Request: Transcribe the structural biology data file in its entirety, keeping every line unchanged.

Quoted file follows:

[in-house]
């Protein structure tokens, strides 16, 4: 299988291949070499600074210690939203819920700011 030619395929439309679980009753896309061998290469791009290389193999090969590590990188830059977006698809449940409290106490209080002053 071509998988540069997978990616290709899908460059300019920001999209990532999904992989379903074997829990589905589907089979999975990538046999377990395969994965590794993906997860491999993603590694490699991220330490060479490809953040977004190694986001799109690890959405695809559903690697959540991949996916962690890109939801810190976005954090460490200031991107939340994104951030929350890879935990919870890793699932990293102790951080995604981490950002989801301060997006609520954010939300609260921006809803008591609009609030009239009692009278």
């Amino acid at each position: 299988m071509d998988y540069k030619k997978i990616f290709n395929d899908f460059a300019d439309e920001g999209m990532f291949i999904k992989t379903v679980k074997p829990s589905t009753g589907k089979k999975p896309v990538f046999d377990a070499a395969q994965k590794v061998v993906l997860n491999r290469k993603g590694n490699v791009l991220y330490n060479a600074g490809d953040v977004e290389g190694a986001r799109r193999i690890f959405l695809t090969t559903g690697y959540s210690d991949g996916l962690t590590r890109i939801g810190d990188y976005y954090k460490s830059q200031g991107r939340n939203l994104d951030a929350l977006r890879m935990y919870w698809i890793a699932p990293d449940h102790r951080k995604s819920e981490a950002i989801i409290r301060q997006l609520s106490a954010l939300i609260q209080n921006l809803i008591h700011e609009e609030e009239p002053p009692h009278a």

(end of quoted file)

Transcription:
[in-house]
């Protein structure tokens, strides 16, 4: 299988291949070499600074210690939203819920700011 030619395929439309679980009753896309061998290469791009290389193999090969590590990188830059977006698809449940409290106490209080002053 071509998988540069997978990616290709899908460059300019920001999209990532999904992989379903074997829990589905589907089979999975990538046999377990395969994965590794993906997860491999993603590694490699991220330490060479490809953040977004190694986001799109690890959405695809559903690697959540991949996916962690890109939801810190976005954090460490200031991107939340994104951030929350890879935990919870890793699932990293102790951080995604981490950002989801301060997006609520954010939300609260921006809803008591609009609030009239009692009278």
């Amino acid at each position: 299988m071509d998988y540069k030619k997978i990616f290709n395929d899908f460059a300019d439309e920001g999209m990532f291949i999904k992989t379903v679980k074997p829990s589905t009753g589907k089979k999975p896309v990538f046999d377990a070499a395969q994965k590794v061998v993906l997860n491999r290469k993603g590694n490699v791009l991220y330490n060479a600074g490809d953040v977004e290389g190694a986001r799109r193999i690890f959405l695809t090969t559903g690697y959540s210690d991949g996916l962690t590590r890109i939801g810190d990188y976005y954090k460490s830059q200031g991107r939340n939203l994104d951030a929350l977006r890879m935990y919870w698809i890793a699932p990293d449940h102790r951080k995604s819920e981490a950002i989801i409290r301060q997006l609520s106490a954010l939300i609260q209080n921006l809803i008591h700011e609009e609030e009239p002053p009692h009278a």